Why was Pablo Picasso so inspired by printmaking that he bought his own etching press? Many other artists, including Rembrandt, Matisse, and Winslow Homer, have used printmaking to express their artistic visions. Learn the characteristics of hand-pulled prints and why they have captured the interest of so many famous artists. On March 24th, Peggy Merritt, a Sandwich printmaker, will talk about her craft at the Benz Center in Sandwich.
Peggy will describe various printmaking techniques, including etching and lithography, using images from well-known artists and from her own work. The audience will have an opportunity to examine these prints closely, as well the plates and tools used to produce them. She will also talk about current practices and modern materials that reduce hazards in the printmakers’ studio and increase the breadth of artistic expression.
“I love to express my imagination in hands-on work,” says Peggy. “The technical details of printmaking also appeal to my background as a chemist.” She hopes that her talk will remove some of the mysteries about her chosen medium.
The printmaking talk takes place on Sunday afternoon, March 24th, at 4 o’clock at the Benz Center on Heard Road in Center Sandwich. It is part of a series of free Sunday afternoon seminars offered this winter and spring by the Sandwich Home Industries. The final talk in this series is scheduled for April 14 when Rebecca Goodale will talk about art books, including her “Illuminated Autobiography.”
Sandwich Home Industries Lecture Series
What could a fourth century Italian pavement possibly have in common with the New York City subway? Mosaics! Mosaics are everywhere! Explore the past and present of this glittering art with Cindy Stanton, who has studied and practiced mosaic art for many years. Cindy, who lives in Moultonborough, will show how mosaics have evolved, and how they have decorated spectacular churches, elegant homes, and today even subway walls. Some mosaics are used to tell stories. Cindy will demonstrate common mosaic methods, tools, and materials, and show where mosaic collections can be found in New England and elsewhere. After the presentation, participants will be invited to handle some of the materials.
“I’m planning a hands-on mosaic workshop for later this year,” says Cindy. “Participants will work with a variety of materials and create their own 4 inch by 4 inch mosaic.”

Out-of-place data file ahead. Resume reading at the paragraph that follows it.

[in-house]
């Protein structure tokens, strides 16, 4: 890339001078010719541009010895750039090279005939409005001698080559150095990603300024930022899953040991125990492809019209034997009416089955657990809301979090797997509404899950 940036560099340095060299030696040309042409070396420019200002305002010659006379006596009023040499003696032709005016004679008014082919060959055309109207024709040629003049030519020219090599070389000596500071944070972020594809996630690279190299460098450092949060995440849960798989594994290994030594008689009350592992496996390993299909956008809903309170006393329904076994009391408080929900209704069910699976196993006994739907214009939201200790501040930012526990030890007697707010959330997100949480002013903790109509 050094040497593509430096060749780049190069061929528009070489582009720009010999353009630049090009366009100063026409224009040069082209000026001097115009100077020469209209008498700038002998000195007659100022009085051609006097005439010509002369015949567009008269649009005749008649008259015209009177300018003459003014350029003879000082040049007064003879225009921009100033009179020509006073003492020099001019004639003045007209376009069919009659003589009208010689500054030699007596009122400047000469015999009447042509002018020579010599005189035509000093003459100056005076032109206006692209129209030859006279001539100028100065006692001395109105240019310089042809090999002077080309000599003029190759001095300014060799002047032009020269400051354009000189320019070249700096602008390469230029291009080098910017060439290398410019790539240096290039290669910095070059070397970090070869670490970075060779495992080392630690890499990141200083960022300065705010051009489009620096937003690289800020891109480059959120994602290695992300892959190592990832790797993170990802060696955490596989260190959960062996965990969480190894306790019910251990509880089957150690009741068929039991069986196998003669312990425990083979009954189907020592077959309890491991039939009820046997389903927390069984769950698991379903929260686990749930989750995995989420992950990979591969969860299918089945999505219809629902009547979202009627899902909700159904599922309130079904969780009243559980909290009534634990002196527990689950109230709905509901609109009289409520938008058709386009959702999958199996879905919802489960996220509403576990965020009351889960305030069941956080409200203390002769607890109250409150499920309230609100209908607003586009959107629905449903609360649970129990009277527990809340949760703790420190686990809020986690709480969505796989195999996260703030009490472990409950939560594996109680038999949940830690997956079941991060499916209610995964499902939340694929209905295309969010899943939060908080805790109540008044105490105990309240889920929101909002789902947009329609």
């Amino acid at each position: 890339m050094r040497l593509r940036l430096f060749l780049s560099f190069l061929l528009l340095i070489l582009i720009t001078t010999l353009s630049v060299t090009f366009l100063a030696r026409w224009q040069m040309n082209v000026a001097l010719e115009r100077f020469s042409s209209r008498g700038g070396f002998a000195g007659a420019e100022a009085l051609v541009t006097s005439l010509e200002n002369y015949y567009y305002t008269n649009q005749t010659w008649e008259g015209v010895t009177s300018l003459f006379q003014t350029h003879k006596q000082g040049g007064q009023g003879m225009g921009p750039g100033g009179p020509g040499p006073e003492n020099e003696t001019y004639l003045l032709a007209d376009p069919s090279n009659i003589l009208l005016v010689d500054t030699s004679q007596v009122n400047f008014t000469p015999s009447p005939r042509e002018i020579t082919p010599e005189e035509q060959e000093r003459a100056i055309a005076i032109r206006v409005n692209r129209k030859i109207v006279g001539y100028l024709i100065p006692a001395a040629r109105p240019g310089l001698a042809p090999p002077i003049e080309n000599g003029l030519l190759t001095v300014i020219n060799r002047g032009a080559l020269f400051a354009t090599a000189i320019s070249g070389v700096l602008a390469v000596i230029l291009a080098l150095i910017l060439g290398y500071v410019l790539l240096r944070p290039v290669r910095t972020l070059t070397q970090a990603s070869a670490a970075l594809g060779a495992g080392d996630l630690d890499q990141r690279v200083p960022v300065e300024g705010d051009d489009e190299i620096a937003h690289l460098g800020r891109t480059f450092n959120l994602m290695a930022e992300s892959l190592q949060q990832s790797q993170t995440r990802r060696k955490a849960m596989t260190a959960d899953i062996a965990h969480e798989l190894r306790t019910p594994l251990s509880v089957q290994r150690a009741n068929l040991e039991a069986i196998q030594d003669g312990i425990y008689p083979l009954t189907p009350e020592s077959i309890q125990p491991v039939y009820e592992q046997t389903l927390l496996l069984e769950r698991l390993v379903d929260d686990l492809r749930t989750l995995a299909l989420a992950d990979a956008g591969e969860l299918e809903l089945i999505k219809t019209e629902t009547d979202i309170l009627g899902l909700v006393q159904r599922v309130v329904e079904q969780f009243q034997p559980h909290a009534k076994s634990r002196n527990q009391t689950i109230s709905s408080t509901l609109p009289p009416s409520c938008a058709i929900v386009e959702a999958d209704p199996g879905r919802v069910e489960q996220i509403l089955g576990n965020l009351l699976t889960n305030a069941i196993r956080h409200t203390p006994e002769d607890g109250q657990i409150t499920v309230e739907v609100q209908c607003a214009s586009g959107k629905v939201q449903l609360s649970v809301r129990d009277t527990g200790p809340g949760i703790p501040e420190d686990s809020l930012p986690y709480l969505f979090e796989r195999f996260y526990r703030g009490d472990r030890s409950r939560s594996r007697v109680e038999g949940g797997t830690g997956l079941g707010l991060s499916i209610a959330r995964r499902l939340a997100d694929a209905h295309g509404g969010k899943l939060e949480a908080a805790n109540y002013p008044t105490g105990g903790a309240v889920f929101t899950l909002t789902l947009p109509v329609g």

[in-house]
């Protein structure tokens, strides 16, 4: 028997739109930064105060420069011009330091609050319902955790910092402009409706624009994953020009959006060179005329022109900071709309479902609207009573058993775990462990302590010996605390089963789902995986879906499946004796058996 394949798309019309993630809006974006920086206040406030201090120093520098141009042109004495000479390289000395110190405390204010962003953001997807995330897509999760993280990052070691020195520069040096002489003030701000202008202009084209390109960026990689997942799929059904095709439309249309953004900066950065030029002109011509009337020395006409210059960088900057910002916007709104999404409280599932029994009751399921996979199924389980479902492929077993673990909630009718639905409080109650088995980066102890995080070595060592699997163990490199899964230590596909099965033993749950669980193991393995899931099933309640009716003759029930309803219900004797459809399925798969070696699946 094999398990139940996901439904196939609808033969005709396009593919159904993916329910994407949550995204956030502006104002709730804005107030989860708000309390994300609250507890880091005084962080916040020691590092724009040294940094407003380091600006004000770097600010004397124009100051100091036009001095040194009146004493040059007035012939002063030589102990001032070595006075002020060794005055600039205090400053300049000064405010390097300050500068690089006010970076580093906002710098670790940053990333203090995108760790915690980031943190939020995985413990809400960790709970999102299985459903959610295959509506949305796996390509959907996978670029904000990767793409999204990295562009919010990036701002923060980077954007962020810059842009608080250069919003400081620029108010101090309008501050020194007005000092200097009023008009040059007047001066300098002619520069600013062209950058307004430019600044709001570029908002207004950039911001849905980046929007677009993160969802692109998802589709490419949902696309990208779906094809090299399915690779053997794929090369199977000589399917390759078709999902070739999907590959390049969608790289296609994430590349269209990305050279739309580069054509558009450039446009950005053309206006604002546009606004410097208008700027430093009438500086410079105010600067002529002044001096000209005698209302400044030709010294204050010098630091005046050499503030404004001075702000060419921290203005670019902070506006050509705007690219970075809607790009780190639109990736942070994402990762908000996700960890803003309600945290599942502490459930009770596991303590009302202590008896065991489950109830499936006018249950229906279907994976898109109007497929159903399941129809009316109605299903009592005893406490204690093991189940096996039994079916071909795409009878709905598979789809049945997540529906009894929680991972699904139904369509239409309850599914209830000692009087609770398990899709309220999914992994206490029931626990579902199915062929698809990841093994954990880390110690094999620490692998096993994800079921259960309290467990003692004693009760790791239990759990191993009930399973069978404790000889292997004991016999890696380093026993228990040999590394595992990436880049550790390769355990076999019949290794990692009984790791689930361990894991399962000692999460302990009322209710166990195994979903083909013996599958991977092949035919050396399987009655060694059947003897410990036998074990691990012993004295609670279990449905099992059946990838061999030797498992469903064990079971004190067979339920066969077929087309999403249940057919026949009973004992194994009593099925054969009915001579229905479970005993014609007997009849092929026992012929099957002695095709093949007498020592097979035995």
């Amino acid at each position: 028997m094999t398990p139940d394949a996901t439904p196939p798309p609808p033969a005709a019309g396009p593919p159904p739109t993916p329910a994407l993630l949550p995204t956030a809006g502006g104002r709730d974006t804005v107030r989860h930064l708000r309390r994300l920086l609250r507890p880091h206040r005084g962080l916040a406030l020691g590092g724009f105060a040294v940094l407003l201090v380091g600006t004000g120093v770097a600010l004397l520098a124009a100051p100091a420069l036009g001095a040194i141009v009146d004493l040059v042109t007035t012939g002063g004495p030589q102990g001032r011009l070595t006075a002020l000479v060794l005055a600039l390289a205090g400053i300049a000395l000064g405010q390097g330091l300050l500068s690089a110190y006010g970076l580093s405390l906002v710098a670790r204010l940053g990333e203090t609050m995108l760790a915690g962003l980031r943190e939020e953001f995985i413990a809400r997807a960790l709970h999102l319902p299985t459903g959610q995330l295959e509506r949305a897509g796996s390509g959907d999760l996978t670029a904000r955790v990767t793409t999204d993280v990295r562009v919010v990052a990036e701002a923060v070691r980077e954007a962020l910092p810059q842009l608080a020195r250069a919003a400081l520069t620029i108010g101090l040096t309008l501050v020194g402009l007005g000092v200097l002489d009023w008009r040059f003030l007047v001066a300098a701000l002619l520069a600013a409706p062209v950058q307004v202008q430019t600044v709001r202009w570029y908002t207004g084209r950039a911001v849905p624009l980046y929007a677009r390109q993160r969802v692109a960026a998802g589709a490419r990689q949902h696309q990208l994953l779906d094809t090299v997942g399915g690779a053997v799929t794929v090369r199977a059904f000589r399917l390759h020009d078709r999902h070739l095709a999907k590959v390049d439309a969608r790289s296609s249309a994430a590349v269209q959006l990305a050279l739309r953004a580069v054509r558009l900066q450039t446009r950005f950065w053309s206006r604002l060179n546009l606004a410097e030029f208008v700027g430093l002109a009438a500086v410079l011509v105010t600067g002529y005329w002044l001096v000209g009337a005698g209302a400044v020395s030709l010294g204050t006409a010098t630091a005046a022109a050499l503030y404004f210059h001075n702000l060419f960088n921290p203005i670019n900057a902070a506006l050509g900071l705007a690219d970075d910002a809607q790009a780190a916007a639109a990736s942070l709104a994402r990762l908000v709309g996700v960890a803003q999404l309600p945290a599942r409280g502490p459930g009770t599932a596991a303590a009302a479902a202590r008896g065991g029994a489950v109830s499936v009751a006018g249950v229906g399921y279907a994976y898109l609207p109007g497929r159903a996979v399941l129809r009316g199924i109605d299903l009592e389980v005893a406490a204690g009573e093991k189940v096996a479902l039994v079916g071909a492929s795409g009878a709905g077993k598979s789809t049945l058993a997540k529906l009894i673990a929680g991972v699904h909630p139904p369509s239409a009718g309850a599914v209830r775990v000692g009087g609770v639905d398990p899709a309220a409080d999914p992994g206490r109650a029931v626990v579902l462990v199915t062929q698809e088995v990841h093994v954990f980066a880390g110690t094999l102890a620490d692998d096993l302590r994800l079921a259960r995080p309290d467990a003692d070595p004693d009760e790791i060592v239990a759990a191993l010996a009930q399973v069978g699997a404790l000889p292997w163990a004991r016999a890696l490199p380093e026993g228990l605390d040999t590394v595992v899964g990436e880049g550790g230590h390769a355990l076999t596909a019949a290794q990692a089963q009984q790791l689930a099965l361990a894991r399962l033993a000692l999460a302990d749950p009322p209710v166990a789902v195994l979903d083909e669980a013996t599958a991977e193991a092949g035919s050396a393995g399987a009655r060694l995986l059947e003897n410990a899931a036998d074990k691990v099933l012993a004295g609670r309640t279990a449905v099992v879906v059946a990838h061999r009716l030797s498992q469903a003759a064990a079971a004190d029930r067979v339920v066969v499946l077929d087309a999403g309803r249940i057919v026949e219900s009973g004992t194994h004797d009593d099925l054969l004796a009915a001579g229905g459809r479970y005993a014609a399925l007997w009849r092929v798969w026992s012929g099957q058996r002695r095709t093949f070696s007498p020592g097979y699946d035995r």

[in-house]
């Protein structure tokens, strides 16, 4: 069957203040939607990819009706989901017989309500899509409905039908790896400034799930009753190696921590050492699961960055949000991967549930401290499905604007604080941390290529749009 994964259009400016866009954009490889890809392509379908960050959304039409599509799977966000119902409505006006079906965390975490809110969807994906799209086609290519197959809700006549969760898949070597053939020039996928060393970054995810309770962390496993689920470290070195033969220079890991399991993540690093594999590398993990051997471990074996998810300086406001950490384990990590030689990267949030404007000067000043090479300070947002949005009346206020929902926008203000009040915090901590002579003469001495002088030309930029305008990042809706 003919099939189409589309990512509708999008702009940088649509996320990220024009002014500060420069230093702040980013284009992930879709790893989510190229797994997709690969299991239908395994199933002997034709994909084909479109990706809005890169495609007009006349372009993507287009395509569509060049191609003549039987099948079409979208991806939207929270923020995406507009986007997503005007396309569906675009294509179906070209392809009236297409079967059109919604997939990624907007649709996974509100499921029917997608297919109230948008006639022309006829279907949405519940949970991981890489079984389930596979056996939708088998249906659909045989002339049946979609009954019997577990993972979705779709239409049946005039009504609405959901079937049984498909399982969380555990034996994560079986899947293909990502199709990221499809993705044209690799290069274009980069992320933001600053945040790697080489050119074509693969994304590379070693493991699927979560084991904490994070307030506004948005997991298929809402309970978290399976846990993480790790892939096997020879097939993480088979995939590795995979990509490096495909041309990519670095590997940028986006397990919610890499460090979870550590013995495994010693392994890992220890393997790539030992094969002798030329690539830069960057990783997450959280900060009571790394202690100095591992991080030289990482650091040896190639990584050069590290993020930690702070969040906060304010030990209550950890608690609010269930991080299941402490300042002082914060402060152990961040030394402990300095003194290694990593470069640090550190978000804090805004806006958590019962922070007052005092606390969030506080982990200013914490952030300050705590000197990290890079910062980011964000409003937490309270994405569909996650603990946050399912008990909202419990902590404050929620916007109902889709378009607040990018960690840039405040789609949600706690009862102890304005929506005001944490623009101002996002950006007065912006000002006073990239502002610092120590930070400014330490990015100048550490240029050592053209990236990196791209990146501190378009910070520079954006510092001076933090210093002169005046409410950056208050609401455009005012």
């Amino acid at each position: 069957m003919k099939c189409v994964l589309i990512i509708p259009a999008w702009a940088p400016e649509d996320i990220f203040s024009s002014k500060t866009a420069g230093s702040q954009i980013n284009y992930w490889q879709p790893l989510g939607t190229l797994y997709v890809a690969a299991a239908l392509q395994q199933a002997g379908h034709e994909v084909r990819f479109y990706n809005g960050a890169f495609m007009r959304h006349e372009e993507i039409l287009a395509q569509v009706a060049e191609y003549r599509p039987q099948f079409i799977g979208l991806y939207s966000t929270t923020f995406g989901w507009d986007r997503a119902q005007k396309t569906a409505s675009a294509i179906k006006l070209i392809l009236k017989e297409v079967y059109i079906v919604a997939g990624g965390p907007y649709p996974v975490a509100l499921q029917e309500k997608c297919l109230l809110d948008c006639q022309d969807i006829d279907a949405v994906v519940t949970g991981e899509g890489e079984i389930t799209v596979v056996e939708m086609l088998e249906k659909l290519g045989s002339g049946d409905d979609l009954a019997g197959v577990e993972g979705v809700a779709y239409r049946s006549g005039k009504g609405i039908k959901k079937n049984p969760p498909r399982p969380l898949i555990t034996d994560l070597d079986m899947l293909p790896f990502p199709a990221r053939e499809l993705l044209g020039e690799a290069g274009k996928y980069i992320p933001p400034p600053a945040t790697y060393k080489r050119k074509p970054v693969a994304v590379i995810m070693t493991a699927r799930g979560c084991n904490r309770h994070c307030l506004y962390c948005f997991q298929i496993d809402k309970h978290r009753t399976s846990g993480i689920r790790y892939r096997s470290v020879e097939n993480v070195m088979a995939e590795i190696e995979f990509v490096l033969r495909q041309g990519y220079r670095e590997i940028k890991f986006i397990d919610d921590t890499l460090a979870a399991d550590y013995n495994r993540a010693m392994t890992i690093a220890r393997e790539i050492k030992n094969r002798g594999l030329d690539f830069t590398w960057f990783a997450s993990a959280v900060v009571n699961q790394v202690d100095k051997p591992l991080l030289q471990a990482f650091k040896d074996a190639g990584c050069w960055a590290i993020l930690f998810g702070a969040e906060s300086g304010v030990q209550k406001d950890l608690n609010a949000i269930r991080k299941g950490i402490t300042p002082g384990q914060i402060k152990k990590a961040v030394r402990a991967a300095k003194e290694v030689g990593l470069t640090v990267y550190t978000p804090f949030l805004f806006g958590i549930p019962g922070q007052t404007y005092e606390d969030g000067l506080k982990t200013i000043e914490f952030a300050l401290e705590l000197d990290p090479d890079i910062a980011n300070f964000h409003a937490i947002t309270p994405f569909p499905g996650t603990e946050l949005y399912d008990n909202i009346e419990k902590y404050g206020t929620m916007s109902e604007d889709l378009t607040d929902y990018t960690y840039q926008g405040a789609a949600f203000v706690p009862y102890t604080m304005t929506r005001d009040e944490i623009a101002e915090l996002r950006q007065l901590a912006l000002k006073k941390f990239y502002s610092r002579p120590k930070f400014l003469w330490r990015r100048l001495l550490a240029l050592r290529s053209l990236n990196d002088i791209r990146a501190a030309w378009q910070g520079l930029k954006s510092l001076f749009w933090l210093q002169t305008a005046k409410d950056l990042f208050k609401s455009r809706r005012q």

The mosaics talk takes place on Sunday afternoon, March 3rd, at 4 o’clock at the Benz Center on Heard Road in Center Sandwich. It is part of a series of free Sunday afternoon seminars offered this winter and spring by the Sandwich Home Industries. On March 24th Peggy Merritt will discuss the art of printmaking, and on April 14 Rebecca Goodale will talk about art books, including her “illuminated autobiography.”
In September Kathryn Field was an Artist-in-Residence at the Sandwich Central School for two weeks. Each grade got to experience drawing and printmaking every day for a week. The students did a fabulous job learning to transfer their drawings onto foam plates, inking them up and finishing with a 3-color print.
Each student produced 3 final prints. The works were then displayed at the Sandwich Fair and are on permanent display at SCS.
The opportunity to offer an artist-in-residence program at the Sandwich Central School came about through the efforts of the Association for School and Community—the new PTO. The funding to bring this program to every student was provided by the Yeoman’s Fund for the Arts.
Kathryn teaches adult and children's art classes in her Sandwich studio. Her students range in age from 6 – 96 and from beginners to advanced painters. You can find a listing of upcoming classes for April and the summer at her website FieldFineArt.org.
Sandwich Home Industries, the fine crafts gallery of Center Sandwich, NH welcomes local craftsperson, Diane Johnson, who will be teaching two felting workshops at the League of New Hampshire Craftsmen Gallery in Sandwich on August 2, 3 and 11.
The first class is for families to create a project together. Wee Felting World - Family Project will be held in two sessions August 2nd and 3rd 10:00 am – 12:00 noon. Tuition is $85 per family of 3 or 4, materials included. At least one adult must accompany children ages 3 and up. Both large and small families are welcome! In Session 1 you will be creating fields, a pond, flowers, a shelter, and paths. Session 2 teaches you how to make a tree, some rocks or bushes, an animal, and a person or two (could also be a fairy, gnome, or mermaid). Everyone works on different parts and then combines everything into one interactive project.
On August 11th, from 10 - 12, Diane will teach Simply Sandwich Souvenir - using wool from local sheep, goats, and alpacas to create a unique Sandwich Souvenir. Whether you live here year-round, come here seasonally, or are visiting the area for the first time, this is a chance to make a truly personal souvenir of Sandwich. You may choose to make a sheep, an angora goat, or an alpaca. The core wool will come from one of the sheep at the Sandwich Creamery (after class, you can take your project to the Creamery, eat some ice cream and visit the sheep and cows). The surface fleece will come from an animal that lives here in town. Along with that wool fleece, you will receive a picture with the name of the animal from which the fiber was shorn. Tuition is $40, materials and felting kit included. To find out more about all of our summer and fall classes, go to centersandwich.nhcrafts.org.
A founding member of the League of NH Craftsmen, Sandwich Home Industries is located at 32 Main Street, in the historic village of Center Sandwich. To register for classes, contact email@example.com or call 603-284-6831. The gallery, representing over 170 juried craftsmen, is open daily during the summer/fall season.